Caregiver Challenges

  1. Limited understanding of the challenges of the people for which they are caring
  2. Lack of training to assist people with the following challenges: physical, cognitive, behavioral, emotional, etc.
  3. Lack of continued/updated training
  4. Short staffed (co-workers), high turnover (co-workers)

Limited Understanding

What are the caregiver challenges? We have access to all this information before intervening, but caregivers are not always privy to this information. They might know the person's name or how many people are needed to transfer the individual. They do not necessarily know a lot about that person as an individual, and we want to make sure that they do. When new residents move into a community setting, they are initially at a higher risk for falling, exit-seeking, and elopement. Caregivers need to know this crucial information for safety as well as to be able to interact and connect with them. 

Lack of Training

We want to ensure we provide that for the caregivers right from the beginning so they can help those individuals with physical, cognitive, behavioral, and emotional issues. While we want to educate caregivers on how to help with transfers and ADLs, we also want to ensure that they understand the person's abilities. If they are focused on what the person can do for themselves, they can jump in and assist when needed but step back and let that person do as much as they can for themselves. Caregivers have to have the proper training to understand that. Perhaps, they have never worked with a person with dementia or other challenges, so we want to ensure that we educate them.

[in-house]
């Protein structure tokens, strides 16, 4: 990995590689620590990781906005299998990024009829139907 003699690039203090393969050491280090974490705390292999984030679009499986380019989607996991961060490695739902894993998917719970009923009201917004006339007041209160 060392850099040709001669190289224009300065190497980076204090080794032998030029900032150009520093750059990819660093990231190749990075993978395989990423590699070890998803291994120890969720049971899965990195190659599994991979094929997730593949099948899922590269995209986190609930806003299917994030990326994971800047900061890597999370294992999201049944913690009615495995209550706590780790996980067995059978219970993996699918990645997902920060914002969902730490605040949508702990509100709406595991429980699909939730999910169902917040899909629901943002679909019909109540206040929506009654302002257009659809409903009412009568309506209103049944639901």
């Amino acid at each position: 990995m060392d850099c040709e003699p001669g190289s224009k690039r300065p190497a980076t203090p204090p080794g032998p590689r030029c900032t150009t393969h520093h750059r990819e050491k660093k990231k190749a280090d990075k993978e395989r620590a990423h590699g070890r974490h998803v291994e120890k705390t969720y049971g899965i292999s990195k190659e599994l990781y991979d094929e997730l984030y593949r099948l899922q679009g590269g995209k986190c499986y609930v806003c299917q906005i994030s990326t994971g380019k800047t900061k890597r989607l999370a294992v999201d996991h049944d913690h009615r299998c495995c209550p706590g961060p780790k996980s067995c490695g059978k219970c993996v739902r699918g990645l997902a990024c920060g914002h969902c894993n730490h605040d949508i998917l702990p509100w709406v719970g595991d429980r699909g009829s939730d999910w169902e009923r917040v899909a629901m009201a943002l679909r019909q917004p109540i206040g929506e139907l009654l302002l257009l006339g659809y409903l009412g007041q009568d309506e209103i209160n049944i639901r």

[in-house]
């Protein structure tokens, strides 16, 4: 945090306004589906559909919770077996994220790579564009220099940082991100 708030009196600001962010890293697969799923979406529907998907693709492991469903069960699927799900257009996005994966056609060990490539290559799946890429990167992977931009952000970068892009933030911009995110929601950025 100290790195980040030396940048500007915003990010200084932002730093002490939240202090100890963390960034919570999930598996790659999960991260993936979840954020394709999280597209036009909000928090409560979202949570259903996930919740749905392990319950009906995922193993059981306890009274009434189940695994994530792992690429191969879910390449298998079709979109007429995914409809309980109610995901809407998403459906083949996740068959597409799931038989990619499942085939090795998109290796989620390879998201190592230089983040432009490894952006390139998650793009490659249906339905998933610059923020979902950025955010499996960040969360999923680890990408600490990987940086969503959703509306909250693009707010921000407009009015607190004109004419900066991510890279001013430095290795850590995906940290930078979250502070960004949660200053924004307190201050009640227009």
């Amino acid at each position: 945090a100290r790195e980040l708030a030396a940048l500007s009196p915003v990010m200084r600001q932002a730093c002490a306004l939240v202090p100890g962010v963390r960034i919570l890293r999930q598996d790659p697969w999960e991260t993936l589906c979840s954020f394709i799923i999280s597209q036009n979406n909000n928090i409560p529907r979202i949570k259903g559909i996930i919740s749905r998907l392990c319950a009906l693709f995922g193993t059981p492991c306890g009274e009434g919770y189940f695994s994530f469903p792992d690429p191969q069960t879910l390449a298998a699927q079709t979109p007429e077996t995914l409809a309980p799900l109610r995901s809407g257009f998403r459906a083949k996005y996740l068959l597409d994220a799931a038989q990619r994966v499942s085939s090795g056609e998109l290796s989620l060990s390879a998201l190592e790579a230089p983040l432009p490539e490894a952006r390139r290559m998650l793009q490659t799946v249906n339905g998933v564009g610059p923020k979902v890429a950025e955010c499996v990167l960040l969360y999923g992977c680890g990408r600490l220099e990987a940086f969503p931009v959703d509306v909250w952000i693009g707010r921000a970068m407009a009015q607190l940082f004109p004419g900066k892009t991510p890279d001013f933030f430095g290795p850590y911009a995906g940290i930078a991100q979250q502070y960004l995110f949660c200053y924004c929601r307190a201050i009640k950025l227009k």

Again, we want to set them up for success because we work as a team and want carryover of our interventions. This can be a challenge. Sometimes, we have behavioral patients or do not understand how to communicate with them. First, we want caregivers to realize that the behavior is not against them. If they approach the person correctly, connect, communicate with them, and give that person time to participate. If the person is still displaying behaviors, we do not want the caregivers to take it personally. We also do not want them to feed into a behavior, causing it to exacerbate. We also want to ensure that the caregivers know how to protect themselves and not injure the client if a client acts out. We want to provide education right from the beginning.